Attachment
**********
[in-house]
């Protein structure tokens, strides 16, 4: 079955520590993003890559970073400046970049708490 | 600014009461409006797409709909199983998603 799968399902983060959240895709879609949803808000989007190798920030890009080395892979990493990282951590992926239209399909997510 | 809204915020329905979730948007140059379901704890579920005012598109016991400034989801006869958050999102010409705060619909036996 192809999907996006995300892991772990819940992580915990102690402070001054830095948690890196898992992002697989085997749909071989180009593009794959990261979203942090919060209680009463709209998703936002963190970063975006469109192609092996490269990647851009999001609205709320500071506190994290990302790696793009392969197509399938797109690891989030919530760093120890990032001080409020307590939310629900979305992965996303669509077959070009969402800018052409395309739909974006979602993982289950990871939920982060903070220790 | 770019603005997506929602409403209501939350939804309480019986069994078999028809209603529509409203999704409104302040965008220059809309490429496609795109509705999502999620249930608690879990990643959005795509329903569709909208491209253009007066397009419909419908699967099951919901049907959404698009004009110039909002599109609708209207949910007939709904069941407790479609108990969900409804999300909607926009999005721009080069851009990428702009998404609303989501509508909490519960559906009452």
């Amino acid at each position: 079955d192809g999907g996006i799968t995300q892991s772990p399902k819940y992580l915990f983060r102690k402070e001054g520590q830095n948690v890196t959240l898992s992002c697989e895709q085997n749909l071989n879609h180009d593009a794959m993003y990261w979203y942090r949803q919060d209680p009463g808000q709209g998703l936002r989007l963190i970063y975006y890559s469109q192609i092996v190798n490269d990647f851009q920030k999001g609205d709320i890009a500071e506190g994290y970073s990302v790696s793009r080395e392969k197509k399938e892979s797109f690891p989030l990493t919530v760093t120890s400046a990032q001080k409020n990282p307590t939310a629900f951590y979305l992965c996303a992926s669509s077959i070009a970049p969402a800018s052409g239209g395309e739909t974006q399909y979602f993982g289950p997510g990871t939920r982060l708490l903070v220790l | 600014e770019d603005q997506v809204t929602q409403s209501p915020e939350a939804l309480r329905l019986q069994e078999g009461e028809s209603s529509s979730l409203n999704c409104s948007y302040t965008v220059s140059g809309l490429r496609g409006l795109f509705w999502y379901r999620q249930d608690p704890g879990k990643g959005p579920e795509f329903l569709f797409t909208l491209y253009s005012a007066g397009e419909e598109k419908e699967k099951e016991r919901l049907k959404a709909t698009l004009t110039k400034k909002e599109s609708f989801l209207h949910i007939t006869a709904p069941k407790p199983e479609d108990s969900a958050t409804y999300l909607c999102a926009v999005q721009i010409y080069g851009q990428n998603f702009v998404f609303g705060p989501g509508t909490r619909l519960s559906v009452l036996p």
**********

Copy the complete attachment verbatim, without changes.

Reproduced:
[in-house]
């Protein structure tokens, strides 16, 4: 079955520590993003890559970073400046970049708490 | 600014009461409006797409709909199983998603 799968399902983060959240895709879609949803808000989007190798920030890009080395892979990493990282951590992926239209399909997510 | 809204915020329905979730948007140059379901704890579920005012598109016991400034989801006869958050999102010409705060619909036996 192809999907996006995300892991772990819940992580915990102690402070001054830095948690890196898992992002697989085997749909071989180009593009794959990261979203942090919060209680009463709209998703936002963190970063975006469109192609092996490269990647851009999001609205709320500071506190994290990302790696793009392969197509399938797109690891989030919530760093120890990032001080409020307590939310629900979305992965996303669509077959070009969402800018052409395309739909974006979602993982289950990871939920982060903070220790 | 770019603005997506929602409403209501939350939804309480019986069994078999028809209603529509409203999704409104302040965008220059809309490429496609795109509705999502999620249930608690879990990643959005795509329903569709909208491209253009007066397009419909419908699967099951919901049907959404698009004009110039909002599109609708209207949910007939709904069941407790479609108990969900409804999300909607926009999005721009080069851009990428702009998404609303989501509508909490519960559906009452």
């Amino acid at each position: 079955d192809g999907g996006i799968t995300q892991s772990p399902k819940y992580l915990f983060r102690k402070e001054g520590q830095n948690v890196t959240l898992s992002c697989e895709q085997n749909l071989n879609h180009d593009a794959m993003y990261w979203y942090r949803q919060d209680p009463g808000q709209g998703l936002r989007l963190i970063y975006y890559s469109q192609i092996v190798n490269d990647f851009q920030k999001g609205d709320i890009a500071e506190g994290y970073s990302v790696s793009r080395e392969k197509k399938e892979s797109f690891p989030l990493t919530v760093t120890s400046a990032q001080k409020n990282p307590t939310a629900f951590y979305l992965c996303a992926s669509s077959i070009a970049p969402a800018s052409g239209g395309e739909t974006q399909y979602f993982g289950p997510g990871t939920r982060l708490l903070v220790l | 600014e770019d603005q997506v809204t929602q409403s209501p915020e939350a939804l309480r329905l019986q069994e078999g009461e028809s209603s529509s979730l409203n999704c409104s948007y302040t965008v220059s140059g809309l490429r496609g409006l795109f509705w999502y379901r999620q249930d608690p704890g879990k990643g959005p579920e795509f329903l569709f797409t909208l491209y253009s005012a007066g397009e419909e598109k419908e699967k099951e016991r919901l049907k959404a709909t698009l004009t110039k400034k909002e599109s609708f989801l209207h949910i007939t006869a709904p069941k407790p199983e479609d108990s969900a958050t409804y999300l909607c999102a926009v999005q721009i010409y080069g851009q990428n998603f702009v998404f609303g705060p989501g509508t909490r619909l519960s559906v009452l036996p």